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INTER MOUNTAIN'S ANACONDA BUREAU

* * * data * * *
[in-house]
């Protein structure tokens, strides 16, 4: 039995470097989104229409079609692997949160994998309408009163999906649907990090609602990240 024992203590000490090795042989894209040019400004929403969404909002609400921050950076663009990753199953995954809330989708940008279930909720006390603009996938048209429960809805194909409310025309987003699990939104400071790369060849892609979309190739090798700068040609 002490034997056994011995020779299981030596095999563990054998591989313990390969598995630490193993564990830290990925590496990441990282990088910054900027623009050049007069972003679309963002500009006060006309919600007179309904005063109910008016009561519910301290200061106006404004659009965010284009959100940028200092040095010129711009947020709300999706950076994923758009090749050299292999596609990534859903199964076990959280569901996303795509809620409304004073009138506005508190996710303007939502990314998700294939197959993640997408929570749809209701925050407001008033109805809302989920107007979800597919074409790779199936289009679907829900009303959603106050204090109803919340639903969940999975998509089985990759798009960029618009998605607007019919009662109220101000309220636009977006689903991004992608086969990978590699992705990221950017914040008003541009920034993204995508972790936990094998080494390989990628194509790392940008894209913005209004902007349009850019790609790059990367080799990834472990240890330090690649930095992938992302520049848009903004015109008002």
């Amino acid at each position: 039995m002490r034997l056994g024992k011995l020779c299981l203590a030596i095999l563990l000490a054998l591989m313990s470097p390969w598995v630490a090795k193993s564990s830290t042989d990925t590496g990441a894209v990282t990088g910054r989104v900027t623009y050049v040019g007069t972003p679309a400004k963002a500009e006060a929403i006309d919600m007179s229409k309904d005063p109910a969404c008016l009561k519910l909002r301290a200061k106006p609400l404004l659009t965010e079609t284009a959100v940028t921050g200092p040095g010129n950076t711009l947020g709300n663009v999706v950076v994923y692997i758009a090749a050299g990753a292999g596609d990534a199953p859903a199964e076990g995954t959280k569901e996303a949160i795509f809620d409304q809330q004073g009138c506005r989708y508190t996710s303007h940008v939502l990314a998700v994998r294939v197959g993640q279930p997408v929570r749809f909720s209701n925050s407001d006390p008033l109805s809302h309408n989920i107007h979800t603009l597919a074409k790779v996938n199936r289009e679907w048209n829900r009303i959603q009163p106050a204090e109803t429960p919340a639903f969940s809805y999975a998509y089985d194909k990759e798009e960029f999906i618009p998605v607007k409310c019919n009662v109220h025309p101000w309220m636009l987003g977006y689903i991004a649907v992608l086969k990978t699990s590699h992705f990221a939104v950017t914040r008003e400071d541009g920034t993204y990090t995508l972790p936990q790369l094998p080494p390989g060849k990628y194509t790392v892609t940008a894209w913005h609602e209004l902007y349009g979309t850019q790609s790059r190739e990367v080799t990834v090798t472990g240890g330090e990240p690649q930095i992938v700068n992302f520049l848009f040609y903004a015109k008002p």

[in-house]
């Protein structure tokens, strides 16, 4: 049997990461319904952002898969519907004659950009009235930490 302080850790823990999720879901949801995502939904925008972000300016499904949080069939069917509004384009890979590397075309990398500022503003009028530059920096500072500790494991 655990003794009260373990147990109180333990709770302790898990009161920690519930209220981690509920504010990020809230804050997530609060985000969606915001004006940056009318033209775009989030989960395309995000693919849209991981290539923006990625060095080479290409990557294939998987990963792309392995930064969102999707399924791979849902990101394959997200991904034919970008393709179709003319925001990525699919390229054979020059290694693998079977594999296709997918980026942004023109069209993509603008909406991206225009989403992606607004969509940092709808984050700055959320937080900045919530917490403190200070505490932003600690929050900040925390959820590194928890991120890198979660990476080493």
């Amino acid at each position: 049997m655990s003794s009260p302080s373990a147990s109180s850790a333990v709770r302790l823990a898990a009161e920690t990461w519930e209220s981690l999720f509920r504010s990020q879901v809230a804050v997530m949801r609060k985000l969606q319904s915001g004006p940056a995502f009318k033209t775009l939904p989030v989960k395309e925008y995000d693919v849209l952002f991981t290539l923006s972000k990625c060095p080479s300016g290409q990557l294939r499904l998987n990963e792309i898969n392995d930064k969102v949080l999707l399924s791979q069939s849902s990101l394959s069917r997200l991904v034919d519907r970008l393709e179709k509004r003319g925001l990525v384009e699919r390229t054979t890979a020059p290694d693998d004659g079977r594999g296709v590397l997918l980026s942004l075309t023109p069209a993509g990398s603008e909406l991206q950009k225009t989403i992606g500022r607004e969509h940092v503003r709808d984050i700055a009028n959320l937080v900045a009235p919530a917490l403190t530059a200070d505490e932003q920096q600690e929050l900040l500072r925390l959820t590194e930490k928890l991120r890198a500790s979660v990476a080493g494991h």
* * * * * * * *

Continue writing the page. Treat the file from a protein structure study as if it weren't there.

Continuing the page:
Durston Block. Advertising Rates Furnished on Application. AS A CITY THIS IS PRACTICALLY DEAD IANACONDA STOPS WHEN NEWS OF THE SHUTDOWN IS RECEIVED AND OUTLOOK IS BLUE. r tECtAL. TO TE INTER MOUNTAIN. Anaconda, Oct. 26.-In all likelihood the present situation in Anaconda will never have an equal as it never has had in the pnst. 1 o say that the city has simply stopped as certain as a city can stop merely indifferently ex. presses the sitluation. At the time the announcement came that the Amalgamated properties intended closing down for an indefinite period Anaconda was Just recovering from a siege which was the result of the former shuttdown here owting to the necessity of constructing a new smoke stack at the smelter. Frontm Indications it was predicted that the coming winter in Anaconda would be one of the most prosperous and most promising tfrim the workingman's stantdpoint that the city halt known for many years. Everyone felt that prosperity had once more returned to the town. The suttdden shutting down of the mine int Butte and the consequlent orders given to close the smelters here, owitng to the injulnc tion granted by Judge Clancy in the lhuston & Montana case, which dcridtled that the Amalgamated companly had nto right to an existence in this state, caused the towvn to take on the greatest excitemtlent that it has cxperi enced for many years. Within two hours after the news had gained circulation tile town actually stoplped. EJvery. one is anxiously awaiting the outcome. Itosi mess men and the laboring element have little of anything but condemtnation for the IIhinze element. They feel In Anaconda that the far. cical affair known as the lBoston & Montana suit, wherein Johnny Mac(;inniss asks that lie be given protection for his one-fifteenth of t per cent of stock in that company is respon sible for the shutting off of their living Just at the time work is most needed. Everyone now feels that the true spirit of the Hleinze crowd and the catnet purpons of the litigtion which they hold against the Amalgamated in obst instances can well be understood. Ieinze and his following had sount symt pathizers In Anaconda a few weeks ago. lie and his following have certainly lost them by their absurd methods which are so plainly visible in the Bostuon & Montana case. There are those who really believed tlat John MacGinnins was in earnest regarding his anxiety to protect his stock. Coinsequently when it was understood that the Miners' Union intended buying his stock provided he would sell, the Ilcinze friends here had little doubt but that 1lac(;inniks woutl take the liberal offer to be made by the Mliners' Union and accept the money tentdered for his stock. That would imeant the immediate resumnptiotn if work here and the reopening of the Mtines t aid smelters in the state, it was argued. The Hleinze peolple in Anaconda were really startled when they learned by an extra edition of the Inter Mountain that Johnny MacGnii nins had gone from Bultte hurrire.ly. It would be about as difficult now to find an Anacondat who favors Ileinze as it woutld be to secure an injunction in Itutte from Judge llarney to estop Judge Clancy from deciding litigation in favor of the United Cup per company. The situation. here is a very serious one. Its like has never been experienced within Anaconmla's iitory and its retsult will bie tmost disastrouis unlesas there appearn some plitan, and a speedy ole, for the genelral resxmlltinll of busineCss. Your friend at the other end will think of you often and with greater admiration if you use none but the neatest stationery when writ Ing to her. There is an excellent linle of the best made with the real delicate monograms to match at the Inter Moutttin office. Durston block, Anaconda. RUSH FOR COPIES OF THE INTER MOUNTAIN Regular Edition and Extras Saturday Were Sold Like Hot Cakes, Right Along Up to Midnight Hour. SPECIAL. To TE INTE. MO'rNTAIN. Anaconda, Oct. 26.-All during Saturday afternoon and evening the people of Anaconda were kept well informed regarding the shut. down situation in the state by the Anaconda office of the litter Mountain. Bulletins were posted throughout the after. neon at the local office and the regular edition of the paper was on hand at 6 o'clock to fur. ialsh the latest news inl terse style. A secoind edition of the Inter Mountain was on hand when the regular edition had been disposed of, and this was sold out as rapidly as was the first edition. Fully Soo additional copies of the paper of the first edition and 5oo additional copies of the second edition were disposed of during the evening. Ot the train which arrived at 11:40 o'clock s,ooo extras with the account of John lacG(in. anis' quick get-away from Ilutte and the latest developments in the Smoky City, came into Anaconda. The people were eager for the news and they were depending on the Inter hliuntain, W'itliin half an hIoir, at the hour of midnighlt, several hlntdrvd extras of the Itter hMoutaitin were quiclly sold out by thle newsboys. ''he residents wvere simply clamnoring for news. They were taken chre of by the Inter Mouon. The Daly Bank and Trust Company of Anaoonda Anaconda, Montana. General banking in all branches. Sell exchannes on New York Chicago, St. Paul, Omaha, San Franasco etc., and draw direct on the principal cities of England, France, Ireland, Germany and the Orient. Deposits from $.oo and upward received. Correspondents National City bank, New York PFirst National bank Chicago; First National bank St. Paul; Omaha National bank, Omaha; Bank of California, San Fran. sisco. John R. Tools, president M. IR. Greenwood, vice president' Louis V Bennett, cashier l F. C. orbeck, as. sistant cashier. MARGARET THEATER H. F. Collins, Mgr, Saturday Oct. 31. "VOS YOU EVER IN--ZINZINNATI?" Henry W. Savage announces the record breaking musical comedy triumph, Prince of Pilsen By Plxley & Luders, authors of "King Dodo," The metropolitan cast includes Jess Dandy, Arthur *Donaldson, Walter Clifford, Nick Long, Henry Taylor, Trixie Friganra, Ruth Peebles, Almyra Forrest, Idalene Cotton, Ada St. Albans. Capital ehorus, Opera orchestra. fain until almost time for the morning papers to make their appearance on the streets. The enterprise of the evening paper in get ting to the people with the news which is of such vital importance to them has been com mended on all sides, ARE BACK FROM THEIR TRIP AFTER THE BIRDS SrIt tIAt. TO THE1 fNTER ftOI'NTAIN. Anaconda, (Jet. a6.--I. G. Smith and Robert clentrum have returnmd from their Ilitter I(oot trip. Il hy went down to the valley of beauty and ptle air for a week's outing and were fully intending to stay some dnays longir shouhl teverything conle their way. The news of the shutdown, however, put a crinip in their intentions nslt they hurried back to see whether the town yet remained. The gentle. nu(n rIt.rtetid otii giiid sp)rt while it lasted. Jioh .1hntrunm says that lie Mauhian matde one aittemnlpt to shoot after thely read of the shllt(udown., BIean fired at a grouse some to yards away and hit a lizard scurrying along the grunitld about to fret to the right of hiim. After that all were afraid to pull a trigger. ANACONDA BRIEFS A. D. T. messenger-prompt. re'lshle. Johln W. Itarhter enme over from Ihutte and rtltrned iast evening, The Ravalli hotel at Ilamiltto will be kept oplen the year round. Tho'imas .lllphicr of M.andan was here yes. terday. Calling cards, mnnograms and stationery, the finest to be had at the most reasllonable prces. The Inter Mountain office. Durston block, text to pastoffice. Itorn Sulndaty, (tcelhr a., Isu,t, to the wile of 'Thomlasi I).irel. af lanirl., twin dtingthters. Mf. J. \Murph-iy wias here ysterdrtay irom lhlehna. Jerry Flannigan and family spent yesterday in Anaconda visiting friends. i)r. Klrenan was down from ltutte yrsterday. T'in Ilenly is in from (;Georgetown. N. I. Pierre of London. is here and is regis tered at the Montana. 1For firstclassa priting, bookbt-" ng or r:.-t die work at reasonable prices call at the later Mountain office, Main street, next to the post* Office. 11. I. Twrsy Is here from Kalispell, where lie is engaged on crotract work. Judge Naptln this afternoon heard argt. nmellts upllon several motions, delmurrers and other tlnlts rlr, J. J. DIooley and Pat McEnnery are both annolncing anl increase in their families. I)nughters were born. AYOIDS THE POINT IN HIS STATEMENT HEINZE DODGES THE ISSUE IN t BUTTE TO DISCUSS THE COLO RADO SITUATION HIS STORY OF JOHNNY'S FEAR Heinze Says MacGinniss Fled From I Butte Because He Feared He Might Suffer Bodily Harm. Mr. lIeinuze in the Mlinr yesterday morn ing appears in print with another fake and evasive "statement," in which bhe fails, even more completely than he did t in his first statement, to deal with the t qlUtStions at issue. 1' The people of Butte are interested in n knowing "Where is MacGinniss?" and t that little man's reasons for skipping out e of town to avoid meeting a committee of the Miners' union, which was going to him with a proposition by which the shut down could be ended. t In a statement of about 1,4oo words in length Heinze says just this much about this important subject: "Mr. MaciGin niss left Butte this afternoon because most t of the newspapers and large interests in the town are doing everything they can of an inflammatory nature to cause trouble and to incite riot during a heated period which in any event can do nothing but reflect discredit upon the citizens of Butte," Of course this is a malicious lie, as Mr. Heinze is well aware, and is a charge that cannot be substantiated. air. Heinze can point to nothing in any newspaper in Butte-save his own vile rag-that by any construction can be taken as tending to incite riot or creating public turmoil. Neither can he point to any act by the large interests in the city or by their offi cials that justifies his statement. In fact his remarks in this regard are but idle falsifications. It is a situation where Heinze has adopted the plan of lying hard in trying to divert public attention from the issues. The greater portion of the statement is given up to a discussion of the labor troubles in Colurado. Just now the peo ple of Montana are more interested in the shutdown here. Heinze uses many words in a vain attempt to uphold his original contention that the shutdown was ordered in pursuance of a stock jobbing plan. The condition of the market since the shut down, the public denial of his allegations by people in a position to know the facts, which belie Heinze's contention, are waved aside by him without so much as a word. In place of dealing with them he re news his former howl about Colorado. The nearest Heinze comes to dealing with the unwillingness of MacGitiniss to sell the stock--an unwillingness that led hint to cowardly flight--is a declaration, unsupported by any explanation or fact, that perhaps, in event of the supreme court holding with Judge Clancy, the value of MacGinniss' holdings in the B, & M. may amount to so per cent instead of one fifteenth of i per cent of the capital stock of that corporation. He does not say from whom MacGinniss proposes to extort, by district court de cree or otherwise, the extra p and 14-15 per cent of stock, In conclusion IIeinze renews his some what frayed and ragged argument that he is the only true friend of the miners in this camp and pleads in stereotyped and threadbare phrases for the miners to "stay with him." In prefacing this plea he announces that he is going to open an em ployment bureau for them, through which, on conditions he refrains from making g public, employment may possibly be ob 5 tained in his property, r ceinze has issued many circulars and e appeals and addresses to the miners during t, his career in Montana, but this is gen t erally recognized as the weakest docu ment to which he has signed his name, LOCAL SPORTS FOR EDDIE SANTRY NOW THOUGHT ANACONDA MONEY WI'L BE PLACED ON HIM WHEN HE MEETS HERRERA. PECIIAL TO TO Ti INTER MOUNTAIN. Anaconda, Oct. 26. Some of the local talent in the hI.xing line have bten against Eddie Santry, the Chiongo lightweight, and some of themit sAre not anxious to go against the East. irn man again. Eddie Ipromised not to hit hard, and he didn't, but just the same his speed prevented him from curtailing the force of his jaho, with the result that a number of the luIal aspirents for pulgilittic honors w-re g;ven some good pullnches. Santry holwed sp.rd ad strength as well as a great deal of endurance. lie was in flne shape when he arrived here from the Windy City, yet his few days' stay in Anaconda has done him no harm, ansd his condition is now even better than it was at the time of his leaving (Chicago. Santry has made n host of friends here who are willitng to back him against Aurelio lier. rera when the two smeet at the Margaret theater on Thursday cvening of this week in their ..uround bouit. JUST "TO MENTION IN PASSING" Cram's Atlas of the World, iatoj edition, with handsome up-to-date map of Montana, is given free to Inter Mountain subscrilbers who pay $7.50 for one year in advance. 'The special ios. vote coulpon is also included. CHANGES IN THE TIME CARD Almost Certain That Several Crews Will Be Cut Off Soon. 5PE'('AI. TO T11H5 INTER MOU'NTAIN, Anaconda, (Ict. a6.-Within a few days it is certain that the train schedule of the Butte, Anaconda & Pacific road will be materially changed. The freight train crews and posal. Ily one of the passenger crews will be taken off until business ansin resumnes. That the schedule in effect at the time of tile previous shut.down a few weeks ago will be used seems pretty certain. ADMIRAL BOWLES' REPORT ON SHIPS UNITED STATES HAS 252 VESSELS FIT FOR SERVICE, AND 45 ARE BUILDING. HAMPERED BY MATERIALS Unable to Get Steel and Nickel In Some instances-Hampton Roads Dock Should Be Made Modern. IIY ASSOCIATED PRESS. Washington, Oct. 26.-Rear Admiral Bowles, chief of the bureau of construc tion and repair, in his annual report to the secretary of the navy, reviews at length the progress of this government in t naval construction. Tue following addi tions have been made to the effective force of the navy during the year: One battleship, four monitors, :a tor pedo boats, t The list should have been increased by tw;o battleships and five cruisers, the re port states, but owing to strikes and othes t causes their completion was delayed. The report states that the "rate of progress bf vessels under construction at the present time presents some very encouraging indi- t cations, but considered as a whole, the t progress made during the last fiscal year has been very unsatisfactory." Speaking of the battleship Connecticut, which is being built at the government yard and which is a sister ship of the Louisiana, being built by a private com pany, the report says that although slightly behind the Louisiana the progress made has been up to the previous time of con. tract built ships and adds: "Better prospects for the delivery gf structural steel material and the complt, ness and accuracy of the plans upon whj t these ships and those subsequently auth ry, Ized are being built, furnish good grounds for believing that the future progress upon these latter vessels will exceed any re sults heretofore attained and that the com pletion of the hull and madhinery will not delay these vessels beyond the contract period." During the last year delays in the de liveries of armor have occurred but there has been but little delay in the delivery of vessels and much armor is now on hand in the shipyards in advance of the needs of the builders. Insufficient capacity for the production of nickel steel protective deck plates have been the cause of inadequate deliveries to the shipbuilders and has embarrassed and delayed their work to a considerable ex tent in the past year and is still operative. In connection with the improvements recommended for the Mare Island navy yard Admiral Bowles says: "It is desired, in order that the yard may be prepared for the building of the largest vessels, that preparations be made to that end." For the Puget Sound yard, it is pointed out that another drydock is required, also a marine railway and a number of build ings. Concerning the navy yard at Norfolk, Admiral Bowles says: "Being located on Hampton roads, where large fleets must of necessity rendezvous, this yard should un questionably be equipped as one of the fore most yards of the country. Recently the first-class battleship Illinois came to and left the yard without difficulty. This would appear to settle the question of sufficient depth of channel." It is stated that the bureau's work continues to be embarrassed by lack of sufficient drydock of capacity suited to tie dimensions of battleships and first-cl.j cruisers. Appended to the report is a summary which shows there are a52 vessels in the navy fit for service, 45 building and 23 unfit for sea service, The following are under construction or authorized: Battleships, :4; armored cruisers, eight; protected cruisers, nine; gunboat for g Great Lakes (not begun), one; composite gunboats, two; steel torpedo boats, six; training ships, two; training brig, one;m tugs, two. HARKINS FAMILY IN DIVORCE SUIT PHLEGMATIC FINN AND HIS WIFE DO NOT APPEAR TO RUN WELL IN HARNESS. EACH ASKS A SEPARATION And Each, It Appears, Believes the Other Is About as Bad as They Make 'Em -Spicy Testimony in Court. There was a spicy divorce trial in Judge Ilarney's court this morning be tween Katie Ilarkins and Gus Harkins, Finns. Both wanted to be divorced, but neither wanted the other to prevail in the case. There were several Finnish friends, witnesses and spectators in the courtroom, and the proceedings were marked with quaint evidence. Mrs. Harkins first suted her husband for separate maintainance, and Judge (:lancy gave her $30 a month alimony. Then she sued for divorce, alleging aban donment. In his answer Harkins filed a cross-complaint, alleging that his wife had abandoned him, and he prayed that her case be dismissed. In the same answer, however, he set up an affirmative cause of action against her on the ground of habitual drunkenness on her part, and asked for a divorce for himself. Judge lIarney heard the evidence with out a jury, and Attorney, Hogeville ap peared for the wife and Attorney Walker for the husband. Both Harkins and Mrs. lIarkins are still young. Mrs. Harkins went on the stand and said that she and her husband were mar ried in Butte in 1898, and that, with his consent, she went to Finland in sgot. She returned in 19os. "Do you kdow the defendant-do you know that man?" Mr. Hogeville asked her, pointing to Harkins. Mrs. Harkins, who was chewing gum, smt1iled and seplied; "Dat ball sy hus band." "Tell the court about his abandonment of you." "Veil, I don't know nodding 'bout it. Ai dank he has nudder voman," was the reply. They Separated. The witness said that when she returned to Butte from Finland Harkins was in Basin. She went there, and he told her he was out of work and to return to Butte and he would follow her, she said. She came to Butte. So did he. "Well, what then?" said the lawyer. "Veil, he vent room vit nudder man; I vent live vit udder people," was the reply. "Why was that?" The witness replied that Harkins told her he would not live with her any more. "Did you attempt to live with him?" "Yes." "Vell, hay don't vent to lif togedderi so ve can't lif togedder, and Ay dank ve better part," was the logical reply. Put Out of His House. Lpon cross-examination by Mr. Walker the witness denied that she ever got drunk, but said Harkins came home drunk fre quently. She denied that she was put out of his house by a Finn, present in court, who gave his name as Hall. The lawyer went into the question of whether she had not agreed with Harkins to separate from him entirely when she went back to the old country, and she replied : "No; ven Ay vent home, he vas shoost nice .man ever ban. Hay like hes vife foorst rate. Hay write nice letters home, too. Ven Ay kam back, all I can find hay had nudder voman." IMr. Hall, the neighbor referre4tAo above, took the stand. He said Mrs. Harkins was a good woman; did not get drunk, and that she "vairk to beat every tang." "Do you know anything about the trouble between her and her husband?" the lawyer asked. "I dank Haqrkins' fault. He vent ex cuse get rid of her. He vent get nudder voman, like any udder man," the witness replied. In Her Wrapper. Hall testified that Harkins had quit his work at the Pennsylvania mine in order to evade his wife when he heard she was returning from the old country. He was asked about the matter of whether Mrs. Harkins had once come to his house drunk and had been ejected by him, and he replied: "No; she vonce kam may house Christ mas morning in her wrapper, and Ay said: 'Vat kind vay dot to kam in man's house Christmas morning. Efry civilized and Christian people haf dair nice dress on Christmas morning.'" He then said that Mrs. Harkins was nervous that morning, and said she felt very blue because she had worked hard to get the house in order for Christmas; and that Christmas eve Harkins' friends had come and turned it upside down. Judge Harney granted Mrs. Harkins the decree sought.. 0, J[HENNESSY SAYS BIG STORE WILL NOT CLOSE D. J. Hennessy has issued the follow ing statement: "To Whom it May Concern: The Amalgamated Copper company, by the action of our courts, has been forced to suspend operations and its mines are shut down. Those who caused the court to close these mines have their agents busily engaged in circulating the story that this store is going to close and that its old customers who have been employed by the company are being refused credit. We wish to brand this statement as abso lutely false. Now as to the facts: Our store will be kept open, and furthermore we want it distinctly understood that the wives and children of the Amalgamated company's employee who have been cus tomers of ours will not suffer for the want of food while we have it in this store. (Signed) D. J. HENNESSY." Mrs. Bryan Denies It. Lincoln, Neb., 'Oct. 26,-Mrs. W. J. Bryan denies the statement that she will go to New Haven for the purpose of testi fying in the Bennett will case. THE COPPER CITY ANACONDA, MONT. g 'I MEN'S FIN[ frurnishings N[W Neckwear TODAY and tonight we make a special display of Men's Fine Neckwear--all the new four-in-hands, an unmatchable variety of patterns to select from and made from the very choicest silks--no better quality shown. They are actual $1.00 values anywhere in the state-we have marked them ................. 7 C MEN'S SILK LINED REINDEER GLOVES A very special opportunity enables us to offer as dozen of Men's Silk Lined Reindeer Gloves, every pair guaranteed, at a discount of 33 per cent. A full range of sizes; $2.a5 values at.............. ......... ....... ....... $1.80 MEN'S NEW FALL SHIRTS We are now showing all the new effects in Men's Fall Shirts, both stiff and soft bosoms; cuffs detached or attached, all from the country's best makes, "Manhattan," "Savoy" and "Eclipse." The styles this season are most striking, and in the lot there are no less than 64 different patterns shown The prices are. $1.50, $2.00 and $2.80 FINE UNDERWEAR FOR MEN All that is good in men's underi ear is here for your approval this season. We are selling agents for the American Hosiery Company's Celebrated Sanitary Wool Underwear and Peter Wright's Imported English Cashmere Underwear, undoubtedly the two best lines on the American market today. Also for the Dunham Hosiery Co.'s Silk and Wool Underwear, of which we carry three different weights and qualities and in a variety of colors. We wish to call attention to the fact that we sell those Lines of Underwear at prices as low or lower than any other store in the United States. Priced at.... $3.50 and $4.80 Butte, Anaconda & Pacific Ry. Co. Passenger Time Table, Sept. 23, 190o3. WESTBOUND. EASTBOUND. Local Leave Arrive Local Leave Arrive Trains. Butte. Anaconda. Trains. Anaconda. Butte, No. s-B., A. & P.......mo o s.. :or:ss.m. No. B., A. & P....... 8:.os.m. psss.at. No. a-B., A. & P....... s:oS p.m. s:oop.m. No. 4-B., A. & P.......ss:jS s.m. 1s:3o p.m. No. I-B., A. & P....... 5:oop.ms. :I55 p.m. No. 6-B., A. & P....... 3:op.m. 4:55 p.ap No. ?-B., A. & P.......o1045 p.m. r:4o p.m. No. 8-B., A. & P....... 6:35 p.m. r:so p.a. To make connections with Northern P'aeilo Railway Westbound trains at Durant leave Anaconda at sz:Ss a. m., a.so and 6:SS p. m. To snake connection with Great Northern Railway at Butte leave Anaconda at 6:a5 p.m. To make connection with O. S. L. Railway at Silver Bow leave Anaconda at :sta p. s. Tickets on sale at city ticket office (Great Northern Railway), as Main street, Batte, and at passenger station, B., A. & P. Railway. . .. . . . -I STOCKHOLDERS ARE AFTER INJUNCTION &EEK TO RESTRAIN OFFICERS OF MEXICAN MINES AND INDUS TRIAL COMPANY. FROM SETTLING TWO NOTES Claimed in United States Court That Officers of Company Have Con spired to Defraud Stockholders. Twenty-four stockholders in the Mexi can Mines and Industrial company, a cor poration doing business in the republic of Mexico, with headquarters at Seattle, Wash., have applied to Judge Knowles as intervenors for a restraining order to prevent the officers of the company from paying two notes held against the com pany. In the petition for the order the In tervenors set forth as contentions that they never countenanced the giving of the notes or authorized in any way the trans action, and contend further that the said officers have conspired with Thomas M. Hodgens to defraud the stockholders. The officers named in the petition are: H. C. Walters, Seattle, Wash. ; Frank M. Leonard, Libby, Mont. ; A. N. Hamilton, Seattle, Wash.; J. T. Thornton, Seattle, Wash., Edward Dewdney, Vancouver, British Columbia. All of the above officers have arrived in the city in attendance on the case, and will appear as witnesses. The case was commenced on July 27, rgo3, in the Second judicial district of Montana. The petition asks that the officers be also restrained from selling any stock of the company to satisfy the notes in ques tion, alleging that they had no right to pledge stock as security. When the court's attention was called to the petition, Judge Stapleton arose and announced that the defense was ready for trial and that they wished to proceed. Owing to the fact that the cases of Loo Chan and Chan Kee, two Chinamen up for forging certificates .of registration, had,been set for today and would occupy the entire time of the court, the hearing in the order went over until zo a. ni, to morrow morning, HENRY MOSS DIES AT RIPE OLD AGE ,MONTANA PIONEER AND FORMER RESIDENT OF ,BUTTE AND DEER LODGE CITY. PASSES AWAY IN CALIFORNIA Something of His Career in This State Before Butte Was Known on the Map-Owned Several Mines. Henry Moss, a Montana pioneer, for many years a resident of the Deer Lodge valley and Butte, is dead in Los Angeles, Cal., whither he removed from Butte about two years ago. The news of his death will be received with deep regret by his friends, as he was one of Butte's most upright and honorable citizens, a devout Christian and a man who always stood for the best in civic matters. Mr. Moss was about 70 years of age and is survived by a widow and a brother, Joel A. Moss, who is engaged in the real estate business in Missoula. Mr. Moss was born in New Milford, Conn, and came West when a young man. He brought a load of freight into Alder gulch about 1864 or 1865, and realized a handsome profit from its sale. He mined around Virginia City for a time, and then, coming to Stuart, in Deer Lodge valley, located upon a ranch, being one of the first settlers in the valley. He prospered, and when Butte began to boom he moved here. He owned consid. erable property here. Among other prop erties he owned the Yellow Jacket claim on the flat south of town, believed to be a valuable property. Injunction Dissolved. BY ASSOCIATED PRESS. Bluffton, Ind., Oct. z6.-The injunction obtained by the American Window Glass company restraining the Indiana Natural Gas and Oil company of Chicago from operating in this state under the latter company's form of lease was today dis solved by Judge E,. C, Vaughn of the Wells 'circuit court, Roots to Return, London, Oct, a6.--Secretary of War Root and Mrs. Root will be passengers on the steamer Celtic, which is to sail from Liverpool October 30 for Now York.